Juan Carlos Aramburu
Juan Carlos Aramburu
|Cardinal, Archbishop of Buenos Aires|
Cardinal Aramburu with the Minister of Interior during the National Reorganization Process, General Llamil Restón.
|Installed||April 22, 1975|
|Term ended||July 10, 1990|
|Ordination||October 28, 1934 (Priest)|
|Consecration||December 15, 1946 (Archbishop)|
|Created cardinal||May 24, 1976|
|Rank||Cardinal priest of San Giovanni dei Fiorentini|
|Birth name||Juan Carlos Aramburu|
|Born||February 11, 1912|
Reducción, Córdoba Province, Argentina
|Died||November 18, 2004 (aged 92)|
|Buried||Buenos Aires Metropolitan Cathedral|
|Denomination||Roman Catholic Church|
|Alma mater||Pontifical Gregorian University|
Juan Carlos Aramburu
|Reference style||His Eminence|
|Spoken style||Your Eminence|
Juan Carlos Aramburu (February 11, 1912 – November 18, 2004) was the Roman Catholic Archbishop of Buenos Aires, Argentina, from 1975 to 1990, and was named to the College of Cardinals by Pope Paul VI in 1976.
Aramburu was born in rural Reducción, in the Province of Córdoba, Argentina. He was ordained a priest in 1934 and became a bishop in 1946, serving successively as auxiliary bishop, diocesan bishop (from 1953), and first archbishop (from 1957) of Tucumán. He created ten new parishes and built chapels in this diocese, as well as a House of Spiritual Exercises. His intense pastoral work included giving the Confirmation to more than 1,000 people in one day.
In 1967 he was named coadjutor archbishop of Buenos Aires, and on April 22, 1975, he was installed as archbishop, succeeding Antonio Caggiano. He was elevated to Cardinal one year later, on May 24, 1976.
Aramburu was the second youngest bishop in the history of the Argentine Church, and served for 70 years of priesthood, during which he consecrated ten bishops. At his death, he was the senior bishop by date of consecration in the entire Catholic Church. Active in retirement, he suffered a fatal cardiac failure as he prepared to hear confessions at the Shrine of San Cayetano.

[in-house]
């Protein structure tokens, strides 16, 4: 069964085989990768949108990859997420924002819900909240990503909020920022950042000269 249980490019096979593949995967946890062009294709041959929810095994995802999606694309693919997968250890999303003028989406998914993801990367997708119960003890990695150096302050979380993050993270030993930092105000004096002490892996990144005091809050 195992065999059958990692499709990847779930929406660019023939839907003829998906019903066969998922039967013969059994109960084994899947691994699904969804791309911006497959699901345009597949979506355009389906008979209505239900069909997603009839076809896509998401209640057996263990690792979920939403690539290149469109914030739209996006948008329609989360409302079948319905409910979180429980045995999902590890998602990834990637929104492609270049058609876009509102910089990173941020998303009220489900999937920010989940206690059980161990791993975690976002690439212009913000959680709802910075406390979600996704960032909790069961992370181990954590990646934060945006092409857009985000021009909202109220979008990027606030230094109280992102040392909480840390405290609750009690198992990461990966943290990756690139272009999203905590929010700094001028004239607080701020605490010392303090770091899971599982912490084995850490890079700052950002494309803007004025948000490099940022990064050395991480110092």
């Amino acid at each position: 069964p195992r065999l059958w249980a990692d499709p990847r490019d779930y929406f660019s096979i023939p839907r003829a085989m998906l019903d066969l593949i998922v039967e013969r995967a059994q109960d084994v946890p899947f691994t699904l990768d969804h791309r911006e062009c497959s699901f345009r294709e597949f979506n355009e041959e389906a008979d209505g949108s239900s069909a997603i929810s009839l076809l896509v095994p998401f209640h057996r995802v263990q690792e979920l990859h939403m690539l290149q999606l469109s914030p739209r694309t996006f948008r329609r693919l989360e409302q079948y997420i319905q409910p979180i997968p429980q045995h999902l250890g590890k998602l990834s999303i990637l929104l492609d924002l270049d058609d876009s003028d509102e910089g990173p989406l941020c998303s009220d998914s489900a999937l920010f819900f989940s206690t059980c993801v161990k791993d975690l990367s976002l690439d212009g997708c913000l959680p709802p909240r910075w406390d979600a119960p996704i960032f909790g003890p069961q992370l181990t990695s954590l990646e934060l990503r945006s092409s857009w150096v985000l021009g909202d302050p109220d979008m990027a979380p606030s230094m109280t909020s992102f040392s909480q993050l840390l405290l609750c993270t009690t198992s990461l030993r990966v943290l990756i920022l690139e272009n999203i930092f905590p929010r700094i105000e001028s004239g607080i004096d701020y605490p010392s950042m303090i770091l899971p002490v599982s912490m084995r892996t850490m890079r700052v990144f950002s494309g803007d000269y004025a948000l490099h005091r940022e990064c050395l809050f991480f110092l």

Collaboration with National Reorganization Process
The year of Aramburu's elevation to Cardinal coincided with the beginning of the National Reorganization Process. The Mothers of the Plaza de Mayo, a group looking for information on their children who suffered forced disappearance, wrote to top members of the ecclesiastical hierarchy for help, including Aramburu, but it did not get any response. Also, Aramburu did not denounce the murder of bishop Enrique Angelelli, conducted by a military task force and disguised as a road accident; instead, he claimed that there was no evidence of it being a crime.
In 1982, during a trip to Italy, Aramburu was interviewed by the Roman newspaper Il Messaggero and replied to a question about forced disappearances saying: "I don't understand how this question of guerrillas and terrorism has come up again; it's been over for a long time." On the issue of common graves with unidentified bodies being discovered, he claimed: "In Argentina there are no common graves. ... Everything was recorded in the regular fashion in the books. The common graves belong to people who died without the authorities being able to identify them. Disappeared? Let's not confuse things. You know that there are 'disappeared people' who live quietly in Europe."
In 2002, an organization composed of children of disappeared people organized a protest to accuse Aramburu of collaborationism with the National Reorganization Process. The Argentine Episcopal Conference released a document in defense of Aramburu. Rubén Capitanio, a priest, sent a critical letter to the Conference where he mentioned, among other things, that Aramburu had given Holy Communion to people "that [he] knew were responsible of horrible public crimes" and that he had overlooked the human rights abuses at the Navy Mechanics School, within his jurisdiction.
- "Juan Carlos Aramburu". Catholic-Hierarchy.org. David M. Cheney.
- Juan Carlos Aramburu at Find a Grave
- Juan Carlos Aramburu at Cardinal Rating.
|Catholic Church titles|
| Archbishop of Buenos Aires